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Strategies, methods, and technologies adopted on the R.V. G.O. Sars MAR-ECO expedition to the Mid-Atlantic Ridge in 2004
Wenneek, T. de L.; Falkenhaug, T.; Bergstad, O.A. (2008). Strategies, methods, and technologies adopted on the R.V. G.O. Sars MAR-ECO expedition to the Mid-Atlantic Ridge in 2004. Deep-Sea Res., Part II, Top. Stud. Oceanogr. 55(1-2): 6-28. dx.doi.org/10.1016/j.dsr2.2007.09.017
In: Deep-Sea Research, Part II. Topical Studies in Oceanography. Pergamon: Oxford. ISSN 0967-0645, more
Peer reviewed article  

Available in Authors 

Keyword
    Marine
Author keywords
    mid-ocean ridge; station data; sampling gear; instruments; hydrography;biological data and collections

Authors  Top 
  • Wenneek, T. de L.
  • Falkenhaug, T.
  • Bergstad, O.A.

Abstract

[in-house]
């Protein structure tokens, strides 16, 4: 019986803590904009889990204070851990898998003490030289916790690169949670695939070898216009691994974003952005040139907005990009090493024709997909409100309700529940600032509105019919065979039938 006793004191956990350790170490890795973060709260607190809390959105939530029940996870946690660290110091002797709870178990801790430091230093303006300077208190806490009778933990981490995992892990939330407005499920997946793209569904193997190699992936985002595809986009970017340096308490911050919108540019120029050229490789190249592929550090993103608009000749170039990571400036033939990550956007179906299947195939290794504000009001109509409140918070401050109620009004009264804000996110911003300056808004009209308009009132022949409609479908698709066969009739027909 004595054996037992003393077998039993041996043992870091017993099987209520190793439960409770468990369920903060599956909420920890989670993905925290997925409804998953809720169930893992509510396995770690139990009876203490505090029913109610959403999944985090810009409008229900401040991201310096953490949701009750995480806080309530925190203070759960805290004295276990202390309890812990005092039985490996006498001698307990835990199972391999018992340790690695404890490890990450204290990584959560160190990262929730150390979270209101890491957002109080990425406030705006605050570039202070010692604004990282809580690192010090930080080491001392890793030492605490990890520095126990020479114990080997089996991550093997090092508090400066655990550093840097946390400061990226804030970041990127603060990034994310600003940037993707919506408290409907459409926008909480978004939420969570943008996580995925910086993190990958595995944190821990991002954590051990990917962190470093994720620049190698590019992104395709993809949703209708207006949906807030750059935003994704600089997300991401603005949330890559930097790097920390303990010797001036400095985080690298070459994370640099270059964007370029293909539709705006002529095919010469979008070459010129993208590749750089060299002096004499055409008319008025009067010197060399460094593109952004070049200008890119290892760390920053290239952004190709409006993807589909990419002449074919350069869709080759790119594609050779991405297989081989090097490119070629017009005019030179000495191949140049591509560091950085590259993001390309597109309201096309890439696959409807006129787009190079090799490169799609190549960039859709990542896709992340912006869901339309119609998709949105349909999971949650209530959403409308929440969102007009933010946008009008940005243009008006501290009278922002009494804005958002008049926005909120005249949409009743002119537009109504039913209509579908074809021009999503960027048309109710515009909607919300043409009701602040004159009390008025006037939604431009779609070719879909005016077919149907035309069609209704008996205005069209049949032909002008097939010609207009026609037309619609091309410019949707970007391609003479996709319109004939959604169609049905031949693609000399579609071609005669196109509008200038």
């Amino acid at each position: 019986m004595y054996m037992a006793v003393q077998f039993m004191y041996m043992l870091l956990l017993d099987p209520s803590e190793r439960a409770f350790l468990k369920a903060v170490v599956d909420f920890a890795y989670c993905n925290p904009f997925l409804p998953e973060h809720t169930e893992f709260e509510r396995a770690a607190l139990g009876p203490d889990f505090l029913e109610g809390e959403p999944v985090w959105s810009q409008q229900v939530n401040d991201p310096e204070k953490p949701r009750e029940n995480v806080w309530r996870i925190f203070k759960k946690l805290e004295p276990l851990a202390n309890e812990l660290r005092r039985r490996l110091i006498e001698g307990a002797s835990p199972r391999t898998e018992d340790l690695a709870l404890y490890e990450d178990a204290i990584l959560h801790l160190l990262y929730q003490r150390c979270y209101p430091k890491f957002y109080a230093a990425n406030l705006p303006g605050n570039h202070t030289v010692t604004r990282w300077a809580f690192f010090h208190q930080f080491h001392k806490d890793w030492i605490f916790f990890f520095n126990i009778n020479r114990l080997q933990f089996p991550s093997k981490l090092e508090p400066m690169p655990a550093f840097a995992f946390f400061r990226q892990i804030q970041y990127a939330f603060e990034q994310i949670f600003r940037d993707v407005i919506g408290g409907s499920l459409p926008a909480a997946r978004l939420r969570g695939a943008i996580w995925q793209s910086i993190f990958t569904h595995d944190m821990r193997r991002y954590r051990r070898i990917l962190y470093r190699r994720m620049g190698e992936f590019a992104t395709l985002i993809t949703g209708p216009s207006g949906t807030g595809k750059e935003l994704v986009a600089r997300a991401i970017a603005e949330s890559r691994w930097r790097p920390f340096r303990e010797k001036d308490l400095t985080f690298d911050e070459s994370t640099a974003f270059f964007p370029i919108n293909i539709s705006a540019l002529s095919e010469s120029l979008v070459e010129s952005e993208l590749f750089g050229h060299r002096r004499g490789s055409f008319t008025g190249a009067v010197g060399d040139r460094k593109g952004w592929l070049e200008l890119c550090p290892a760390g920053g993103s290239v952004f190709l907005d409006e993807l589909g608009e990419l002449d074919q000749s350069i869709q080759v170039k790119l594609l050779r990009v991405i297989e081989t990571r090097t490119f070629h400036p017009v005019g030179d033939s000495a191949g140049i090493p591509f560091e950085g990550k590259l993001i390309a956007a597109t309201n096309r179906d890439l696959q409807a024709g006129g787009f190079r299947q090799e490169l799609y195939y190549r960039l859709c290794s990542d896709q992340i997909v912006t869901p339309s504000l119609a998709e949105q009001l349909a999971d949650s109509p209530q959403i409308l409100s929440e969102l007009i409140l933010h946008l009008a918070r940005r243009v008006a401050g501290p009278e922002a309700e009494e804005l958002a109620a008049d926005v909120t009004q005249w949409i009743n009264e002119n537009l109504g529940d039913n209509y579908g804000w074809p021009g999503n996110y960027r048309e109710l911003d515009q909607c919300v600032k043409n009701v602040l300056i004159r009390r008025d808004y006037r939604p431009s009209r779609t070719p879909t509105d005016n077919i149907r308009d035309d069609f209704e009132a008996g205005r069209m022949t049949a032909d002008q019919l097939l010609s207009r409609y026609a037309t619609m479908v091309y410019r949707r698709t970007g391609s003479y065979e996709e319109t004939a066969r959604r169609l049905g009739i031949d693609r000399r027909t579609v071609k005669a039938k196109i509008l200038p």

The MAR-ECO project aimed to gather information on mid-ocean ridge macro- and megafaunal assemblages and their distribution patterns in relation to the abiotic environment, and the target area extended from Iceland to the Azores, comprising waters associated with the Mid-Atlantic Ridge. Strategies and methods adopted on the 2004 international expedition on the R.V. G.O. Sars and M.S. Loran were selected in order to maximise data and sample collection in all pelagic and benthic habitats to a maximum depth of 3500 m, spanning the organism size range from mm to metres. The approach selected was to combine (1) Continuous sampling along the ship's track; (2) Point observations using a pre-defined set of samplers at pre-determined sites; and (3) Opportunistic sampling to study particular phenomena or carry out exceptional tasks. A wide range of nets and mid-water and bottom trawls were mobilised in order to collect biological samples. Hull-mounted, lowered and towed optical and acoustical instruments collected data and images. Two remotely operated vehicles (ROVs) were used for pelagic and demersal studies, and moored echosounders and cameras on benthic landers collected vessel-independent information. Observation of whales and seabirds were made from a custom-built observation area on top of the wheelhouse. Using a range of technologies from the same platform efficiently provided comprehensive results and enhanced the potential for new discoveries at the organism, community, and ecosystem levels.

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